What does it mean to be a New Yorker to you?
To some, it means knowing where to get the best pastrami, egg cream, or bagel or pretty much anything else edible.
To others, it means knowing the outer boroughs as well as Manhattan.
Everyone who is a New Yorker claims to know about New York and share something that makes them uniquely different from all other Americans.
Maybe that something is contained in Savoring Gotham: A Food Lover’s Companion to New York City (Oxford 2015). Edited by Andrew F. Smith, it’s a guide to the history, the people, and the places that make New York a food town.
Ever wonder about Schrafft’s, where ladies used to dine on crustless sandwiches and little girls would be treated to chocolate fudge sundaes by their grandmothers after skating in Central Park? The history of Schrafft’s is on pp. 525-6 along with a photograph from 1929 of Schrafft’s candy-filled window display.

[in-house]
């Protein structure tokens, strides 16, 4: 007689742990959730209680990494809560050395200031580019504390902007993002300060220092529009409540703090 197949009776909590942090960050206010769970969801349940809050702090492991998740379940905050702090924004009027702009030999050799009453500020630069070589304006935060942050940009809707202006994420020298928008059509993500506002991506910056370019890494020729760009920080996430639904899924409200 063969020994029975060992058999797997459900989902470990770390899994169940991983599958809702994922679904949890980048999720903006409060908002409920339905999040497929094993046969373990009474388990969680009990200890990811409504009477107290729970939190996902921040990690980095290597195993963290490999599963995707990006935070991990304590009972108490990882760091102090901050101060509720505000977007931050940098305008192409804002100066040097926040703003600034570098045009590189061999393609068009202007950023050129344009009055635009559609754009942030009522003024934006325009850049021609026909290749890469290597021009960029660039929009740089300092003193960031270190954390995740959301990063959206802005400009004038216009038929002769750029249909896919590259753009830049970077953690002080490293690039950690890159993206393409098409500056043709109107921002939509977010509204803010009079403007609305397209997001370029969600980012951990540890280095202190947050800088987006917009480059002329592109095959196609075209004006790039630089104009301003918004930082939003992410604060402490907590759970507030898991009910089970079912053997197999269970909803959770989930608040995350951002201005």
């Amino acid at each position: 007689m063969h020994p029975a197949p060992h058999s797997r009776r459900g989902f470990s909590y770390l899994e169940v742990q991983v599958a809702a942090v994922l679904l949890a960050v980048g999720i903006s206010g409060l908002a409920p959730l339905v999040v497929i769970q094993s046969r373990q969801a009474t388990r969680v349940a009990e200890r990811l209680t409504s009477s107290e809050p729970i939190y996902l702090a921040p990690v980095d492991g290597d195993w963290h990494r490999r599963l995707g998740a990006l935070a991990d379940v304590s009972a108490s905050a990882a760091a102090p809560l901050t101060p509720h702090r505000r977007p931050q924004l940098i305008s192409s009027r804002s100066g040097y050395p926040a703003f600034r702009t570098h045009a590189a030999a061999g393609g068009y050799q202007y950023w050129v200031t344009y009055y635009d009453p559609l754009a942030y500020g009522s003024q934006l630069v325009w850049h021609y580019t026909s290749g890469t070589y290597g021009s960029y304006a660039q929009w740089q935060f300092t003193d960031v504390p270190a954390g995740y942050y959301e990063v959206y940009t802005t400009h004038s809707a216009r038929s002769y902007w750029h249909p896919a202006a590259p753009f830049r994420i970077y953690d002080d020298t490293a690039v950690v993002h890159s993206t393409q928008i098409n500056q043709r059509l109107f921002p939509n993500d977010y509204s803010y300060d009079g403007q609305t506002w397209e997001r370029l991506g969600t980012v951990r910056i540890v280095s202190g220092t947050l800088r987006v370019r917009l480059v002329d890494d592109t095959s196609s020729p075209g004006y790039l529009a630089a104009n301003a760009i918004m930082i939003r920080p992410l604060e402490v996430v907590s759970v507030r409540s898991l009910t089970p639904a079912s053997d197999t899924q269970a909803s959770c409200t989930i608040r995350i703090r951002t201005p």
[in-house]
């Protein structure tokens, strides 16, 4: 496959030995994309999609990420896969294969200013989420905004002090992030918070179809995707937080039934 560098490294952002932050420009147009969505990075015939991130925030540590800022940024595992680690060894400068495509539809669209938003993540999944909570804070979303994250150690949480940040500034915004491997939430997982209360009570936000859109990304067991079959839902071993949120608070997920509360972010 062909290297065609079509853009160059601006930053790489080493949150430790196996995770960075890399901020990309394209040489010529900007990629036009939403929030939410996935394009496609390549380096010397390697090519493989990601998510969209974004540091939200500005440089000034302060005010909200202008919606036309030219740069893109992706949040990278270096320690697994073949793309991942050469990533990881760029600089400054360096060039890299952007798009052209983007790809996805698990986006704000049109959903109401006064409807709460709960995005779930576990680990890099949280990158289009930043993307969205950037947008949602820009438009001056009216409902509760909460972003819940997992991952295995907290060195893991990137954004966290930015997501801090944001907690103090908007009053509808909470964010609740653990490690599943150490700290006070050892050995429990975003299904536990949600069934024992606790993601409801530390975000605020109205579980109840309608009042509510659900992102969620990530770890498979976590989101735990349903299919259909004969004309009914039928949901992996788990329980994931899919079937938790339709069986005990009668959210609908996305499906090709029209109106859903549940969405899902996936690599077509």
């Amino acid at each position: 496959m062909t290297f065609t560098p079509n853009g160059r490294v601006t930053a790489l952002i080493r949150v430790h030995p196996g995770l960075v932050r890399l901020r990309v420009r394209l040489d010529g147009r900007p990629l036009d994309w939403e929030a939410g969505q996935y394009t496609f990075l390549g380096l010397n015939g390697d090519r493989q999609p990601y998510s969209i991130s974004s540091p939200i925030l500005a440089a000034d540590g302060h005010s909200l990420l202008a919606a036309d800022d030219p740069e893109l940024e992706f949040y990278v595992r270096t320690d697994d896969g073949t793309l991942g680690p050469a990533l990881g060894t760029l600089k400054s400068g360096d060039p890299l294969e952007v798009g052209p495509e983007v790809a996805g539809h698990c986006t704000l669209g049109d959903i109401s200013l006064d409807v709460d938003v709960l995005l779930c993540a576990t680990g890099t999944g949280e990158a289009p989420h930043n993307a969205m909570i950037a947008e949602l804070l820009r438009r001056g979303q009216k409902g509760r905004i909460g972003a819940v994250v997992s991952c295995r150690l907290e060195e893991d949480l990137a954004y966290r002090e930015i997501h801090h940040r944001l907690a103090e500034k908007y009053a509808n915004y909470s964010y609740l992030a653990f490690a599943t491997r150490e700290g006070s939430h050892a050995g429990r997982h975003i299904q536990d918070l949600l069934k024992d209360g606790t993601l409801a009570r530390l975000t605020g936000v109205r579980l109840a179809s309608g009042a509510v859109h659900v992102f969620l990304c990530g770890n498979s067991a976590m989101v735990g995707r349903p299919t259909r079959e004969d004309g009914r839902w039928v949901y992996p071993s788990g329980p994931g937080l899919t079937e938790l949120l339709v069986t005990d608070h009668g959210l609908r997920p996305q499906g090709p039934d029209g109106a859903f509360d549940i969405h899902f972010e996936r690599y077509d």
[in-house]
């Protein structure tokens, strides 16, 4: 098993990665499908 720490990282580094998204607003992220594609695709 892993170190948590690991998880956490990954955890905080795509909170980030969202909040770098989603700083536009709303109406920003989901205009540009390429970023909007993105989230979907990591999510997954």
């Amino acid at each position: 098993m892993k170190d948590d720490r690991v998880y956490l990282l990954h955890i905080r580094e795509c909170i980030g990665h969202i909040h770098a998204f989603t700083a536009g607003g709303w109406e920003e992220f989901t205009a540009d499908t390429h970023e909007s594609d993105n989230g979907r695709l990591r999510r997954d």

What ever happened to Lüchow’s, New York’s preeminent German restaurant on Union Square? Read up on founder August Guido Lüchow on pp. 354. It gives you a sense of the fluidity of the city. Neighborhoods change from seedy to fancy and back again over the decades. Read about the Fulton Fish Market (pp. 230-2) or Barry Benepe’sleardership of the greenmarket movement that has spread across the country (pp. 246-8). None of the essays are long, but most include a bibliography to find out more. Savoring Gotham isn’t exhaustive – food writers like Gael Greene and Mimi Sheraton are mention, but plenty of missing – like Sam Sifton and Colette Rossant. Still, this is a great resource to brush up and fill in your knowledge of culinary New York – both old and new.
If you are going to call yourself a New Yorker, you might want to know practically everything in this book.